As well, try to create mismatches for Rose on offense. The Heat are limited in that they have two players who are good perimeter defenders: Wade and LeBron. If you force Dwyane Wade to expend a lot of energy on the defensive end, especially early, it will be that much harder for him on the offensive end, especially at the end of games, and we saw this in Game 1.

Finally, the Bulls need to get Kyle Korver and Carlos Boozer going early. Both of these players are guys who cannot do much on the defensive end, and become useless on the court if they are not on. Yesterday especially you saw Kyle Korver being switched onto LeBron and Wade at the end, and he just doesn't have the physical abilities to keep up with those guys, even though he tries hard. If you can get both of these guys going early, Boozer can ease the load on Rose earlier in the game and Korver can help space the floor effectively later in the game. If both of these players are off however, there's no point having them on the floor.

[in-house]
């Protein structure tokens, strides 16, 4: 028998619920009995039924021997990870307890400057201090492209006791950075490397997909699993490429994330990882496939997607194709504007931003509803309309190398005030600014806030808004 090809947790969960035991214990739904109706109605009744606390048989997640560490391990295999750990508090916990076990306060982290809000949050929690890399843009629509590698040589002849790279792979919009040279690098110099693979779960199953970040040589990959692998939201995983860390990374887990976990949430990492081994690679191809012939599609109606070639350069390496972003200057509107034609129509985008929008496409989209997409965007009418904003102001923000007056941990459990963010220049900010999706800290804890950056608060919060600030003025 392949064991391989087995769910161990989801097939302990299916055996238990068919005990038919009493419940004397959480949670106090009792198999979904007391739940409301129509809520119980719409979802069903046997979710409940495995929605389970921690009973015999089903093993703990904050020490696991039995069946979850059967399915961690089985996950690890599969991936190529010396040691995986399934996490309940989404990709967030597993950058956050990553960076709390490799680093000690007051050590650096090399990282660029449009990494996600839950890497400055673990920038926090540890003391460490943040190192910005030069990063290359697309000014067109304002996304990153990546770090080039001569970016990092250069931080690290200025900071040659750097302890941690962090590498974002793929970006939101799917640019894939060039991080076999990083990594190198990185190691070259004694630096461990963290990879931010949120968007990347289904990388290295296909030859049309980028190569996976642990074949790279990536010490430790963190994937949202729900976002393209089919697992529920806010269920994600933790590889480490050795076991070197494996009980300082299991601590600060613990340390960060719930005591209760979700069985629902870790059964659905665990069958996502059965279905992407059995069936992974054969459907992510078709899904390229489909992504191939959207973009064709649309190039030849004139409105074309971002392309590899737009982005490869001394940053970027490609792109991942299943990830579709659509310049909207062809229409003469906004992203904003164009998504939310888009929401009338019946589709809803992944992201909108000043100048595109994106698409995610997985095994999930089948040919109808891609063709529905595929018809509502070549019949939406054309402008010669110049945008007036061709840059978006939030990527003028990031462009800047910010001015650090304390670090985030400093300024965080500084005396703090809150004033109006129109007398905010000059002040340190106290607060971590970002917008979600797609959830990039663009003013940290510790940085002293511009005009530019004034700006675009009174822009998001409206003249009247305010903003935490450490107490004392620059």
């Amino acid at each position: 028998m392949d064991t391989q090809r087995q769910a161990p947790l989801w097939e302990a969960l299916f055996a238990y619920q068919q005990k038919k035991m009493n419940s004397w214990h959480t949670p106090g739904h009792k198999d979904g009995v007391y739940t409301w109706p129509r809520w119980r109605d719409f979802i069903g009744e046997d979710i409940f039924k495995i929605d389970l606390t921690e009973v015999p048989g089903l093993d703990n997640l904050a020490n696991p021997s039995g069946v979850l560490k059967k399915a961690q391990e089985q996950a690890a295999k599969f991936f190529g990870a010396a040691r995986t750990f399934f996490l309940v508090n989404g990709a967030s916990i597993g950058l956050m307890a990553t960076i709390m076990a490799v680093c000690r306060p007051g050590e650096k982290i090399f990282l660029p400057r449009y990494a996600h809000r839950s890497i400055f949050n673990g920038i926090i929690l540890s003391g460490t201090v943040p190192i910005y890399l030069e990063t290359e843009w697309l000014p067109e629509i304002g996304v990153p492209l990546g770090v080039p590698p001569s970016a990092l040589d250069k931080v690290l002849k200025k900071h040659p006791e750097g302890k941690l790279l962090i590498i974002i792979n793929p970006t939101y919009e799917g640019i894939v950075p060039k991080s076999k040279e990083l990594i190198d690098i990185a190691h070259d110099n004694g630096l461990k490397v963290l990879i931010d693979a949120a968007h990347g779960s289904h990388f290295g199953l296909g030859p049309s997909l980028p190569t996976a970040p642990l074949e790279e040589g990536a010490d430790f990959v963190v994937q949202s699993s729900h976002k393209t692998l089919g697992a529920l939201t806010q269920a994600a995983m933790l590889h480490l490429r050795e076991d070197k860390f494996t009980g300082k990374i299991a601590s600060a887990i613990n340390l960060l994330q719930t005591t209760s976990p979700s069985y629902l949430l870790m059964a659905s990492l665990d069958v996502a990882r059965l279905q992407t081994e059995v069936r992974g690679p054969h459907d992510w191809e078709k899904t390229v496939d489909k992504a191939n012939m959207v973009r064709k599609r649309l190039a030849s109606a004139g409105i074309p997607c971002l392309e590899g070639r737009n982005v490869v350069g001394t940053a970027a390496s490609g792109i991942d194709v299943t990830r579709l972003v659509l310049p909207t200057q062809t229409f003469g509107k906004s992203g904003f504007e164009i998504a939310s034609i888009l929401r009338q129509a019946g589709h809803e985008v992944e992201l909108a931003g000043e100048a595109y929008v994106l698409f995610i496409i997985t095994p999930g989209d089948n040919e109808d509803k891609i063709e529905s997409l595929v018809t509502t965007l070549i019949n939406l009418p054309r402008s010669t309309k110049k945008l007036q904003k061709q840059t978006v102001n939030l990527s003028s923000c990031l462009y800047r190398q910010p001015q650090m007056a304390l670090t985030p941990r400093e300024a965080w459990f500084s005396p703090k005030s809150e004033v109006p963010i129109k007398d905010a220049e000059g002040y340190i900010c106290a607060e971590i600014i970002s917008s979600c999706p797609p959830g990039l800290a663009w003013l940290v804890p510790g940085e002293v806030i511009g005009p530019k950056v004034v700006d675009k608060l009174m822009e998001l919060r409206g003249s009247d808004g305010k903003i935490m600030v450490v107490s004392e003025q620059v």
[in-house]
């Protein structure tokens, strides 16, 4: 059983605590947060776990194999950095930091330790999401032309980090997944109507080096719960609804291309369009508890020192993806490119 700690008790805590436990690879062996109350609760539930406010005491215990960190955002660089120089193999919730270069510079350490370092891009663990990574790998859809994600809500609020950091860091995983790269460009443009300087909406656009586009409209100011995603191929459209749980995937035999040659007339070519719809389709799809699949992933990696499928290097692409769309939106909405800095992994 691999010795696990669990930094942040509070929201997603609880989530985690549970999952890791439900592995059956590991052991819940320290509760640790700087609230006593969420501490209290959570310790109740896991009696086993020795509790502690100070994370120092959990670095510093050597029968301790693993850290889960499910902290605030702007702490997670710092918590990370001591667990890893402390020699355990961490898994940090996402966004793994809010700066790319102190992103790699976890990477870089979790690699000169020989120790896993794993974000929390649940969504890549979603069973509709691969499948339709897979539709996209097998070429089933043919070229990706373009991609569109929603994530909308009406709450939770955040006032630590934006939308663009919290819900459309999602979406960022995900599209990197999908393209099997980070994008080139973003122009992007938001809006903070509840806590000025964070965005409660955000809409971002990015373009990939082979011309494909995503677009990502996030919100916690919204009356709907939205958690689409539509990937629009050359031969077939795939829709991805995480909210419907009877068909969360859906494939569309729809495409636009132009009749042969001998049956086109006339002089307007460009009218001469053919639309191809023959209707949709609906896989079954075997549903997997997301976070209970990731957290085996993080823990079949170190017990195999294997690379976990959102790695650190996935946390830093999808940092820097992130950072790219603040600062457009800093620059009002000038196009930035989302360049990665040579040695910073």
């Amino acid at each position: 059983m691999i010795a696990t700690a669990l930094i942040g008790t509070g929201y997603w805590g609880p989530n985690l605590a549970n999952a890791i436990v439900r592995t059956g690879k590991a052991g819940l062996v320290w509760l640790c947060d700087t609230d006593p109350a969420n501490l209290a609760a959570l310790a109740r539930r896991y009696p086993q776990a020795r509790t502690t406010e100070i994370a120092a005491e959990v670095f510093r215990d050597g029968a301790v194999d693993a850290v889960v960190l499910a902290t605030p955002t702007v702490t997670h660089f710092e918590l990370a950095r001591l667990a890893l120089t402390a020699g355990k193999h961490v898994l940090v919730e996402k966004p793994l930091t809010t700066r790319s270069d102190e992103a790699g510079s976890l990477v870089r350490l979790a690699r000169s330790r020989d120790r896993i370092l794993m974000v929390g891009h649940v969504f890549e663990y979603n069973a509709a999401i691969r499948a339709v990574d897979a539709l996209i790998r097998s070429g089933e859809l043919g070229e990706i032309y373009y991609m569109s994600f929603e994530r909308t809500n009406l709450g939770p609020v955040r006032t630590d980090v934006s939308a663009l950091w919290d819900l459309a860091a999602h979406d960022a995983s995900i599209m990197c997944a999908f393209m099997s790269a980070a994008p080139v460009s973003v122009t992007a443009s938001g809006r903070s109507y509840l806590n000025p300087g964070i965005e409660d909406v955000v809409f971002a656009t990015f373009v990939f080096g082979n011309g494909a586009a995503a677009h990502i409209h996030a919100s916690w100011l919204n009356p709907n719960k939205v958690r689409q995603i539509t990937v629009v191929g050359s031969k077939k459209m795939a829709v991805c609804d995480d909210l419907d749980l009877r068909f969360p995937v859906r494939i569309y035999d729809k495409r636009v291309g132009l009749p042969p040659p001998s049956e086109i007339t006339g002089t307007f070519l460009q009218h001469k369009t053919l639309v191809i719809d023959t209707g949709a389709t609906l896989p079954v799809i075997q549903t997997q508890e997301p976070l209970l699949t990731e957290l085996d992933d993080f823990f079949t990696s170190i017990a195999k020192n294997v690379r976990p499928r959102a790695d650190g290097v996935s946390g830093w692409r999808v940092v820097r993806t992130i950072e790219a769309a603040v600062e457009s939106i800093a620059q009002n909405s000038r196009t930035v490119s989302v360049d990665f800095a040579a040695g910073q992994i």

Even though the Heat have wrestled homecourt advantage from the Bulls, I would not be worried if I was a Bulls fan. The Bulls blew out the Heat while playing slightly above average and narrowly lost after playing one of the worst games that I have seen in all of my years of following the Bulls.

If the shooting issues don't go away, then yes, we may have a problem on our hands. However since the Bulls are not a team that relies on jump shooting for their whole offense and since they have players who can get to the basket with ease, you have to expect that they come back out and shoot, even if not great, much better than what they shot in Game 2. You can't forget that Chicago had one of the best road records in the league too, so there's no need to panic yet.

Despite the split, my confidence in the Bulls to win this series or possibly go even farther has not wavered.